Before 25 May. Getting familiarized with the Amazon Kinesis and Apache ActiveMQ ways of reading and writing data.
27 April - 24 May. Getting familiarized with the Apache Samza code base. Helping in generating documentation for the project, writing unit tests for it, or solving JIRA issues important to the Samza community.
25 May - 26 June. Complete the integration with Amazon Kinesis by implementing KinesisProducer, KinesisConsumer classes and their respective configuration classes for its correct functioning.
27 June – 27 July. Complete the integration with Amazon Kinesis by implementing ActiveMQProducer, ActiveMQConsumer classes and their respective configuration classes for its correct functioning.
28 July - 10 August. Profile the applications for further improvement while using Samza’s sample application as an end-to-end integration test between the projects.
11 August - 16 August. Write required tests and documentation for both integrations.
17 August - 21 August. Preparing for final release. Refactoring. Adding missing documentation for users.
Contribute with some JIRA issues to get more confortable with the code base.
- Kinesis-Samza consumer and producer systems
- ActiveMQ-Samza consumer and producer systems
- JUnit Test cases for integrated systems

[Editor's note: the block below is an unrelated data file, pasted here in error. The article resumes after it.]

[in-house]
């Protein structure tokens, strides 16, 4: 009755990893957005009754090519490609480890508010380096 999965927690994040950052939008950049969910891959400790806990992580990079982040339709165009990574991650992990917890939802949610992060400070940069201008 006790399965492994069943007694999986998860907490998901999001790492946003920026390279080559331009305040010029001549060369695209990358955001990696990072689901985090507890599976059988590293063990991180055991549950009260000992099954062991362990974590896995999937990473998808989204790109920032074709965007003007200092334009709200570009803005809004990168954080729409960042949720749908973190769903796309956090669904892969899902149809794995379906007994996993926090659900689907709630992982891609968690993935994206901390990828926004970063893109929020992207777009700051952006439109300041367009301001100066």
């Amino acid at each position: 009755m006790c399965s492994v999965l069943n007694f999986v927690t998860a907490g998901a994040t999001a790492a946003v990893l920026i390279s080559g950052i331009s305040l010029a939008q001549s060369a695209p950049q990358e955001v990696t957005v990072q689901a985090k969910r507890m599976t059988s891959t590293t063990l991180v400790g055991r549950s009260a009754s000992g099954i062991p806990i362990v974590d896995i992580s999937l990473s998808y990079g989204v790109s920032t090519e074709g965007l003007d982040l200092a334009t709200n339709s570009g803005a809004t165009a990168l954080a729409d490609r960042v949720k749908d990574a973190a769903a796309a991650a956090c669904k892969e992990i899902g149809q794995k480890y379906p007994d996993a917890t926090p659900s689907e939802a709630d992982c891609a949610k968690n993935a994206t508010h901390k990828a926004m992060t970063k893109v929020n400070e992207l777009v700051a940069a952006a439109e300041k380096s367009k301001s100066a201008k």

Report Ending Week June 22nd
Integration between Apache Samza and Amazon Kinesis
Review of Previous Actions
Discussion about current implementation (pros and cons) which is based on the Amazon Kinesis Client Library (KCL).
For this first phase of the project two approaches were explored:
- An approach was based on creating a single KCL for each Yarn Container. Although this would use less resources and allow the creation of more containers within the same server, it also suffers from the fact that the ingested messages are mapped to specific tasks.
- The other approach allowed every task to have its own KCL. This means that each task could handle the number of shard readers the KCL decides it has to use. This is based on the number of available shards and workers registered through the KCL).
In any of these approaches, loosing messages was a possibility in the cases that are explained below.
We needed to review the current implementation as there were specific cases in which pounds on higher scalability and robustness through the usage of KCL. Although this could lead to lost of messages in the Samza side.
- The main advantage of the above explained approaches is that we can rely on the KCL capability of load-balancing, managing resharding, error handling, and request retrying.
- The current implementation provides a KCL to each task. If any of the shards assigned to a specific container would be deleted or merged, then the task's KCLs would rebalance their work by coordinating through Amazon DynamoDB and know where to fetch the data from automatically. All this happens behinds the curtains, and Samza doesn't have to be bother with it.
- If a whole container goes down
- The tasks assigned to the container will also go down.